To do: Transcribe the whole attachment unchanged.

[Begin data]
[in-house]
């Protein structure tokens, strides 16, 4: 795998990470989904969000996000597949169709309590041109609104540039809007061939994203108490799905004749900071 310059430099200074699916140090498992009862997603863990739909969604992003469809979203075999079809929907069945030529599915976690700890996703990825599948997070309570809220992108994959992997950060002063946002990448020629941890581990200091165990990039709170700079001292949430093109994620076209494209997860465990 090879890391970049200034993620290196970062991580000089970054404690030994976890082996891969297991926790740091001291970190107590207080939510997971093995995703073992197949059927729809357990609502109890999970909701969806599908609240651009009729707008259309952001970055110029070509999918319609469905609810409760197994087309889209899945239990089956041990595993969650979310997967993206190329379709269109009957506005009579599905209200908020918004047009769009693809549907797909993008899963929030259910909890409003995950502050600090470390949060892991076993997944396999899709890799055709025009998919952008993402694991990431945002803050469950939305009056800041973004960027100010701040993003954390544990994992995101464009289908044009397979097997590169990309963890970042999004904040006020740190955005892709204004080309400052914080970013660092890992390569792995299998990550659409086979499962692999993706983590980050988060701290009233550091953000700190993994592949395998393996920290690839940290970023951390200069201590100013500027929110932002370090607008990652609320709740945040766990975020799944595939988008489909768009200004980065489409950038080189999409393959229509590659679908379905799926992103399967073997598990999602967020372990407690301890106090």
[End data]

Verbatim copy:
[in-house]
């Protein structure tokens, strides 16, 4: 795998990470989904969000996000597949169709309590041109609104540039809007061939994203108490799905004749900071 310059430099200074699916140090498992009862997603863990739909969604992003469809979203075999079809929907069945030529599915976690700890996703990825599948997070309570809220992108994959992997950060002063946002990448020629941890581990200091165990990039709170700079001292949430093109994620076209494209997860465990 090879890391970049200034993620290196970062991580000089970054404690030994976890082996891969297991926790740091001291970190107590207080939510997971093995995703073992197949059927729809357990609502109890999970909701969806599908609240651009009729707008259309952001970055110029070509999918319609469905609810409760197994087309889209899945239990089956041990595993969650979310997967993206190329379709269109009957506005009579599905209200908020918004047009769009693809549907797909993008899963929030259910909890409003995950502050600090470390949060892991076993997944396999899709890799055709025009998919952008993402694991990431945002803050469950939305009056800041973004960027100010701040993003954390544990994992995101464009289908044009397979097997590169990309963890970042999004904040006020740190955005892709204004080309400052914080970013660092890992390569792995299998990550659409086979499962692999993706983590980050988060701290009233550091953000700190993994592949395998393996920290690839940290970023951390200069201590100013500027929110932002370090607008990652609320709740945040766990975020799944595939988008489909768009200004980065489409950038080189999409393959229509590659679908379905799926992103399967073997598990999602967020372990407690301890106090």